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Walking along the Via Romea Germanica from Stade, near Hamburg, in Germany south through Austria and Italy to Rome.

Wednesday, 4 July 2018

Citta’ della Pieve, Ficulle & Orvieto – days 96, 97 & 98 on the Via Romea.

The thing that astounds me on the journey is the number of stunning villages and towns that I walk through that I have never heard of.  I was constantly being surprised in Germany, and I continue to be gobsmacked at the villages I am walking through here in Italy.  Each town (we would call them that in Australia, though here, except for Orvieto, they would be referred to as a village) that I ended each day in was a town of beauty and fascinating scenes and superb views.

The first of these villages / towns was Citta’ della Pieve.  The journey too was full of interesting scenes, and tranquility.  After breakfast on the terrace at the Albergo il Casale I set off along the path heading towards Citta’ della Pieve.  There were a few up hills followed by downhills, though on the whole the path stuck up at a reasonable height, with a steady climb the last 8 kms or so till reaching the steep climb into the town.  I passed olive groves, old buildings, some up for sale, walked along quiet paths and roads, managing to miss a turn at one point, discovering it pretty soon when the path became impenetrable, so I didn’t have far to retrace my steps!  At one point I had to negotiate vehicles parked in such a way as to make a fence, then had to open a gate and clamber through, before heading off, and up, on a lovely forest track – a small stream on one side, and a paddock full of cows on the other.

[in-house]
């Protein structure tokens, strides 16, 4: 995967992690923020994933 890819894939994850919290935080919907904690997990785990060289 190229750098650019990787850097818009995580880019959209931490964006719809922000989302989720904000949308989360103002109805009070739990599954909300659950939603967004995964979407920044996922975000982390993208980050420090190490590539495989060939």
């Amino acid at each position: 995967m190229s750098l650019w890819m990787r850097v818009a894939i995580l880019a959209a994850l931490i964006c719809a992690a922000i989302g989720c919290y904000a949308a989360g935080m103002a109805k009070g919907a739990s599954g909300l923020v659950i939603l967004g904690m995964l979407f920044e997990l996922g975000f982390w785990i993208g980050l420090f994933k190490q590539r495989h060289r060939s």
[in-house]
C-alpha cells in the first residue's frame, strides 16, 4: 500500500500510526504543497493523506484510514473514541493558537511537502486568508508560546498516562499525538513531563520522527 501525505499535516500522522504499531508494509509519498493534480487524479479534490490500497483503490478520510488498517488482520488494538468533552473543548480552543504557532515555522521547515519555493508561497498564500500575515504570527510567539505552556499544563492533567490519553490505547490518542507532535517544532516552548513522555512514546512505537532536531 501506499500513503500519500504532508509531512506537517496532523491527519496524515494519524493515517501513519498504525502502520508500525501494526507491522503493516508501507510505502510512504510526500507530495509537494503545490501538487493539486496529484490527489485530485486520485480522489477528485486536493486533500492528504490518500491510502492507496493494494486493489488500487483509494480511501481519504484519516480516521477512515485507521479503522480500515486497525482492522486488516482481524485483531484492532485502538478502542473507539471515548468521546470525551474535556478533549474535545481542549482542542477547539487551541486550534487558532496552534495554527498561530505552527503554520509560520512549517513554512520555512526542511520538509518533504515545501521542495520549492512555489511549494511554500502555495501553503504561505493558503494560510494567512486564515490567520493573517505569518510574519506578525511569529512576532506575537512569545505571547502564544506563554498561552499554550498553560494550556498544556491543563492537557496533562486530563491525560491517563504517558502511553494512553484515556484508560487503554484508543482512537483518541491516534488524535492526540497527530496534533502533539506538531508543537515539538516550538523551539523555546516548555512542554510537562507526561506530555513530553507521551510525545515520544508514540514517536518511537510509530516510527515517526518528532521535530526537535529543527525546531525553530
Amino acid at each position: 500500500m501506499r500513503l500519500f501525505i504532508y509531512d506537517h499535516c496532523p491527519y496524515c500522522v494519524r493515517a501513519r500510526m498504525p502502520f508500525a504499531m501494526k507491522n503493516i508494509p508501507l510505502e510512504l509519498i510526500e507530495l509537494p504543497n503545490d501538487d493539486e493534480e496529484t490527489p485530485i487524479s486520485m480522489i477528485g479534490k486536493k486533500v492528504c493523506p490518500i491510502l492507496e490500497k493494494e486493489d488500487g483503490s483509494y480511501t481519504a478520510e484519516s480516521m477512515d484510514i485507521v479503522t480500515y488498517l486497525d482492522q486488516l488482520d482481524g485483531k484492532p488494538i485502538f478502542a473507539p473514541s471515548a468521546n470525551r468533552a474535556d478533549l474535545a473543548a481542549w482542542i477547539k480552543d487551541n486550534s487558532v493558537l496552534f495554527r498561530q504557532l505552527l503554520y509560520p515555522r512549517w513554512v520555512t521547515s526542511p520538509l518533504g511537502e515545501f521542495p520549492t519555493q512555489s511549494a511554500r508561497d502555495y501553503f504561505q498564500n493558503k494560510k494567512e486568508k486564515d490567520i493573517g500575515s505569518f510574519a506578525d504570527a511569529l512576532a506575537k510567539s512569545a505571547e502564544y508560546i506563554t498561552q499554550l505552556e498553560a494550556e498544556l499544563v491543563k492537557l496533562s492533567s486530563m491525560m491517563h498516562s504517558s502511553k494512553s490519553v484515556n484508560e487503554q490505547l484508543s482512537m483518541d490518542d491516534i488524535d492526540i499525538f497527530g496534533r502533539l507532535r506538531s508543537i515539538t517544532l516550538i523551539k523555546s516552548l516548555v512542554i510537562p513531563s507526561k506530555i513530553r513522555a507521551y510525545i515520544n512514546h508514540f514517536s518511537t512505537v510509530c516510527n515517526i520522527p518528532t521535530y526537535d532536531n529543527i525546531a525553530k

Some of the olive trees were obviously ancient (left), and the church at San Donato
I passed a line of ants marching across the road.  When I looked closely I could see they were busy carting seeds from one side of the road to the other (below)

Starting the climb up to Citta' della Pieve

Because of my early start I arrived in Citta’ early enough to have something to eat and drink before heading to my room, right in the centre of town.  Though this is a hilltop town, much of it is on top of the flat part of a hill, and so there are not as many steep streets.  It is a town built of a lovely red brick buildings, and unlike many other hilltop towns was not visible until I was nearly there, and likewise the next day, it disappeared fairly quickly, with few “looking back” photo opportunities.